Board members are appointed by the authority’s 15 member agencies, including nine municipalities, two counties, the Mountain House Community Services District and LAVTA, BART and ACE.
Clarke, Capital Metro
The Capital Metropolitan Transportation Authority (Capital Metro), Austin, TX, has selected Randy Clarke, APTA vice president-operations and member services since 2016, as its next president/chief executive officer.
The California High-Speed Rail Authority (CHSRA) has named Brian P. Kelly its chief executive officer following the departure of Jeff Morales. Kelly has been secretary of the California State Transportation Agency (CalSTA) since it was created in 2013, overseeing the state’s transportation-related entities including Caltrans, and earlier was chief transportation policy consultant for four successive state Senate presidents pro tem.
Gov. Jerry Brown has named Bruce Annis as acting CalSTA secretary. He has served as undersecretary since 2013.
Jeff Marootian has been named the new director of the District Department of Transportation (DDOT), Washington, DC.Marootian worked for DOT as assistant secretary for administration from 2015-2017 and White House liaison from 2013-2015. He earlier was DDOT’s head of customer service from 2007-2011. Marootian succeeds Leif Dormsjo, who joined Louis Berger as senior vice president for infrastructure asset management.
Please describe your agency’s scope.
MATA is a mid-size public transit agency, serving 25,000+ riders a day. We’re primarily a bus-only system, but we do operate heritage trolleys serving downtown Memphis and the Mississippi Riverfront. MATA had to stop trolley service following a safety audit, and replaced the service with trolley-replica buses. We are currently in the process of rebooting the trolley lines.
MATA has 515 associates and operates 33 fixed routes with a fleet of 150+ buses. We provide some service to neighboring communities including West Memphis, AR, a community located right across the Mississippi River.
What attracted you to the industry?
I’ve served on the MATA board since 2012; before that I was a volunteer for various sustainability and environmental justice campaigns that promoted public transportation. I chaired a public beautification commission that advocated for citizens to drive less, walk more and use bike networks and public transit. I have worked with organizations like Earthjustice and its “50 States for Clean Air” program, advocating for transit as part of an emphasis on maintaining and improving the environment. I have also worked with the Hip Hop Caucus, an important national group that gives a political voice to young people, including a strong focus on environmental justice.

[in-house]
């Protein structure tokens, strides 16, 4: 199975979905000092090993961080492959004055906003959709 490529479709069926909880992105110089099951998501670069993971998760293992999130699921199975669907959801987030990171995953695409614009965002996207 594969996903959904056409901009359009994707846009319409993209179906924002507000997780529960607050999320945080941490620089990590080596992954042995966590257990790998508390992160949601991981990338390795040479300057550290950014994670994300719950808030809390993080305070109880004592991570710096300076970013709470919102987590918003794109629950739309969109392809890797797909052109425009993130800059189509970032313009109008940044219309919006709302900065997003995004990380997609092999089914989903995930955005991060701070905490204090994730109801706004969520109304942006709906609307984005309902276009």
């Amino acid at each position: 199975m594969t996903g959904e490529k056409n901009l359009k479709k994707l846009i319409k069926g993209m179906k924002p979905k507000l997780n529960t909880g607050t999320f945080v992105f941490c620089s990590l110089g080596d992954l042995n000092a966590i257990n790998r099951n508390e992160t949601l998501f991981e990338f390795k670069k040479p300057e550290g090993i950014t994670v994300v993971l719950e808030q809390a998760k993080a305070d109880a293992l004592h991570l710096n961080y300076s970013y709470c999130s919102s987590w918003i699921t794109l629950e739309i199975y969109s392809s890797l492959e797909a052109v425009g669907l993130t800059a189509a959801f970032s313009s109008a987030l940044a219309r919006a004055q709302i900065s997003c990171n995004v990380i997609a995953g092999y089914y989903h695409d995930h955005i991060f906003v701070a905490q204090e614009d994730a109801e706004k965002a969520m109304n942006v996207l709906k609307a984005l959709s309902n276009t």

My career is as a project manager for economic development for the Greater Memphis Chamber—where I work on recruiting and growing businesses in Memphis, and supplier diversity initiatives related to M/W/DBEs. Part of my role is to bridge conversations about economic development and transit for the betterment of community planning.
With these experiences, I wanted to focus on what I had come to learn was the core of the problem: poverty and access to opportunity. This led me to seek an appointment to the MATA board.
Please describe your involvement with APTA.
I joined APTA in March 2012, a month after I joined the board of MATA. My mentor, former APTA Chair M.P. Carter, encouraged me to jump in and get involved immediately. I participated in the Transit Board Members Seminar that June and volunteered to be a TBM regional representative.
A rewarding part of working with APTA is the opportunity for peer-to-peer sharing. Local issues can seem overwhelming, and you may think you’re the only one dealing with a specific funding issue or safety program. Through involvement in APTA, members can realize that other folks are confronting the same issues, achieving success and learning valuable lessons. You can meet someone well ahead of you in the process, or you can help another reach where you are.
APTA provides access to resources, manuals and trainings. For members who may not deal with transit operations day to day, the educational opportunities at conferences are phenomenal.
What have you found to be the most valuable APTA benefit or resource?
The legislative resources APTA provides, along with educational programs and opportunities for direct advocacy in DC, allow members like me to amplify our voices on behalf of public transportation and our systems. Having APTA help facilitate our advocacy via the annual Legislative Conference helps us get out and tell our stories on Capitol Hill. In Memphis, our member of the House serves on the Transportation and Infrastructure Committee, so having the tools for productive discussion on industry issues is key.
What do you like most about your industry involvement and board service?
I joined the APTA Executive Committee this year and I am the youngest person in the room, with a slightly different set of experiences and expectations than the other members. I am interested in the future of mobility, bringing different communities to the table—including groups that may not have had a voice in the past—and making sure processes offer equity and inclusion.
What is unique about your agency? What would readers be surprised to learn about it?
Memphis is one of the largest U.S. cities in total land area, like Jacksonville, FL, and Houston. We are also challenged by issues brought forth by land use decisions and a lack of density in the region. We have to make the most of the dollars we have while serving ridership that is spread over a large area.
Public transit professionals interested in APTA’s Emerging Leaders Program Class of 2019 have until Feb. 5 to submit their applications.